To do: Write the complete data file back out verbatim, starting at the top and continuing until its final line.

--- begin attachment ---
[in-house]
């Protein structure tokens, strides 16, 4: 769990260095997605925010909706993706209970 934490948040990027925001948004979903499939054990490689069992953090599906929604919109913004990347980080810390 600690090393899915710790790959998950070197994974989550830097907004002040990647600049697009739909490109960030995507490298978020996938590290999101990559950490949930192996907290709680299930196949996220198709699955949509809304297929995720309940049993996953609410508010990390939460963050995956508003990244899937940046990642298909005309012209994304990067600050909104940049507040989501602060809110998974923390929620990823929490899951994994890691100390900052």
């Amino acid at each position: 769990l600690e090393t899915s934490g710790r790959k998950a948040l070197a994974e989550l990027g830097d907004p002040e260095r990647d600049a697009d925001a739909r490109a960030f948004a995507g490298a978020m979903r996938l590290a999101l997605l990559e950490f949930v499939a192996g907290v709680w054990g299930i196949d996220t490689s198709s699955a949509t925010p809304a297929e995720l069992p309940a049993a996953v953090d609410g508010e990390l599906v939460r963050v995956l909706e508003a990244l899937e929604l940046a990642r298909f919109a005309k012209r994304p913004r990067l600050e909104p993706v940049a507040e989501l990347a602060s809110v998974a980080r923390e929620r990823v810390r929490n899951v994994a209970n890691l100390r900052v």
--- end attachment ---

[in-house]
């Protein structure tokens, strides 16, 4: 769990260095997605925010909706993706209970 934490948040990027925001948004979903499939054990490689069992953090599906929604919109913004990347980080810390 600690090393899915710790790959998950070197994974989550830097907004002040990647600049697009739909490109960030995507490298978020996938590290999101990559950490949930192996907290709680299930196949996220198709699955949509809304297929995720309940049993996953609410508010990390939460963050995956508003990244899937940046990642298909005309012209994304990067600050909104940049507040989501602060809110998974923390929620990823929490899951994994890691100390900052």
């Amino acid at each position: 769990l600690e090393t899915s934490g710790r790959k998950a948040l070197a994974e989550l990027g830097d907004p002040e260095r990647d600049a697009d925001a739909r490109a960030f948004a995507g490298a978020m979903r996938l590290a999101l997605l990559e950490f949930v499939a192996g907290v709680w054990g299930i196949d996220t490689s198709s699955a949509t925010p809304a297929e995720l069992p309940a049993a996953v953090d609410g508010e990390l599906v939460r963050v995956l909706e508003a990244l899937e929604l940046a990642r298909f919109a005309k012209r994304p913004r990067l600050e909104p993706v940049a507040e989501l990347a602060s809110v998974a980080r923390e929620r990823v810390r929490n899951v994994a209970n890691l100390r900052v």